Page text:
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Old 2010-08-30, 13:12   Link #16821
BLambda
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Looks like a deepest analysis of rules XYZ so far
http://www.nicovideo.jp/watch/nm11865694
Anyone willing to spend some time and translate?
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Old 2010-08-30, 16:46   Link #16822
Oliver
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Well, if anyone wanted a fresh supertheory, here's one.
(I use the term "supertheory" not because it's "super good" -- actually, it's rather bad, because a lot of pieces are missing -- but because it relates not to implementation details but to the overarching plot elements, i.e. "what is going on and why". In that sense,"Shkannontrice Culprit" is a name of a broad class of supertheories. This one is not of this class.)

Anyway, on to the details...

Spoiler for Too long, don't read.:
No, I'm not going to struggle too much to defend this, I know there's too many holes. But maybe someone likes this enough to plug them.
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Old 2010-08-30, 17:48   Link #16823
Leafsnail
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In case anyone was in any doubt that George is involved in the fake murder ceremony, he has a secret conversation with Kumasawa at the start of ep1... for no apparent reason. I guess Natsuhi and Rosa both have little points at which they "talk to Kinzo", after which stuff begins to happen... so perhaps they're told their "role" in this ceremony? If some of them don't realise things have gone wrong and are still playing their roles, this means there could be dramatically different "noise" each time, even if the setup is the same.

The point at which the penny drops is different in each episode:

- In episode 1, Natsuhi realises things have gone wrong when Kinzo's body turns up in the boiler, and Kanon is "stabbed". The boiler thing wasn't planned, so she decides to take everyone up and try to defend them.

- In episode 2, Rosa realises things have gone wrong when Battler pulls the stake out of Shannon's head. Thus she decides to make a run for it.

- In episode 3, Eva realises things have gone wrong when Jessica pulls the stakes out of Natsuhi and Krauss. It's possible that she was actually helping to fake the ceremony (which is why an Eva culprit theory seems to fit so well for much of the episode).

- In episode 4... it's basically impossible to say.

As part of this theory, I would say that the guns wielded by the adults all fire blanks (hence Jessica's blinding). It's meant to be a sortof "Bang bang, you're dead" type game, and they don't want any fatalities caused by people not realising what's going on. Thus adults with guns can be attacked and killed without difficulty.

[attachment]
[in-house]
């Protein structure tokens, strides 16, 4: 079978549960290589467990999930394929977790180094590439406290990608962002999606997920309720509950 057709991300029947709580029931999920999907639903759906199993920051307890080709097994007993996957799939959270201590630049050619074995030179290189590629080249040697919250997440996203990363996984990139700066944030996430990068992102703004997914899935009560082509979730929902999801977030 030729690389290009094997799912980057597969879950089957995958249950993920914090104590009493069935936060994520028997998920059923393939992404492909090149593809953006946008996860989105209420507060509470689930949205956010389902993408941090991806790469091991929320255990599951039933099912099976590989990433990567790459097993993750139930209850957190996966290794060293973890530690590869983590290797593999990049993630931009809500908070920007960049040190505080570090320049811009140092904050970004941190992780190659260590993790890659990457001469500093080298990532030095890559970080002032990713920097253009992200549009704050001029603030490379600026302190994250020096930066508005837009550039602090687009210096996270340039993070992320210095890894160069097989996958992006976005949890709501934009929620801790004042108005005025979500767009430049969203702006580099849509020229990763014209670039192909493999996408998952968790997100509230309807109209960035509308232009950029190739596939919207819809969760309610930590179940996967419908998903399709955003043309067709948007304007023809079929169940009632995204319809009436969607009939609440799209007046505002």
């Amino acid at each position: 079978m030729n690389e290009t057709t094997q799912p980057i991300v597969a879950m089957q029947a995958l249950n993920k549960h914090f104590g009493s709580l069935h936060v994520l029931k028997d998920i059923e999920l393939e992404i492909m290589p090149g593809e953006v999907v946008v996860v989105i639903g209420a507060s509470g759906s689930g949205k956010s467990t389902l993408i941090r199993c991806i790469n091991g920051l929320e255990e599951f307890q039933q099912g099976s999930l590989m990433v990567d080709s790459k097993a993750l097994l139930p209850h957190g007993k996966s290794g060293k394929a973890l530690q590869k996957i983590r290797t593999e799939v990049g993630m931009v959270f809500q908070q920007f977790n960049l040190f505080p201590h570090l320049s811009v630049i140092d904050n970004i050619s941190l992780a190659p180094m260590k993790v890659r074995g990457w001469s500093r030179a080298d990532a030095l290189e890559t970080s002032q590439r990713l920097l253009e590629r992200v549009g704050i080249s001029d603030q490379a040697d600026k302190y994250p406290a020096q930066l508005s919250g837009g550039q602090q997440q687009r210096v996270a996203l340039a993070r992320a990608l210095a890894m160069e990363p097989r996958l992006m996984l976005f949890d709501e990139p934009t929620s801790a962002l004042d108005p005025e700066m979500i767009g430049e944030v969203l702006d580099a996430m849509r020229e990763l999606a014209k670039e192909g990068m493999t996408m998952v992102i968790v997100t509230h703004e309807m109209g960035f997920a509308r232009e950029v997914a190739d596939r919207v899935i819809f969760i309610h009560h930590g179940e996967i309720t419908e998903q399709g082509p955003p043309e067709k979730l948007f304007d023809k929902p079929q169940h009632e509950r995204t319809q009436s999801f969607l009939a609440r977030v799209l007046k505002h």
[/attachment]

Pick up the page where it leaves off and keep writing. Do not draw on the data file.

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Old 2010-08-30, 18:11   Link #16824
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Quote:
Originally Posted by Renall View Post
All of that would be evidence that a person is disguising as another person assumed prior to have an independent existence. Instead, what we have is an assumption based on missing evidence which, if true, necessitates that a person be disguised.
I think by now we all know how much you hate the idea of Shkannon, so don't bother explaining why you don't like it. I have not found any definite prove of a real disguise regarding Shannon and Kanon, so I'm also still searching for that one. Yet you cannot say that them never appearing at the very same moment is insufficient evidence. What I wonder right now, in which contexts are Shannon and Kanon referred to as seperate existences? Maybe more people know about that than we know.

What I really want to get at, is that we cannot fully discard Chiru aspects now that we have them, and because they are referred to as clues, we would have to see if our theories hold up against them.
Let's look again at the solution of the logic error in Episode 6:
We have the group of Shannon, George, Hideyoshi, Nanjo and Kumasawa in a room with only the door sealed and Gohda, Krauss, Rudolph, Genji, Jessica and Kanon in a room with window and door sealed.
Battler's room is impossible to enter, yet when Erika has searched the room, he is gone. The solution is that Kanon came to his rescue and not only that, the room is sealed again after Battler is gone and three people have stepped over the threshold of that room during that time.
Battler is not Kanon and Erika is not Kanon.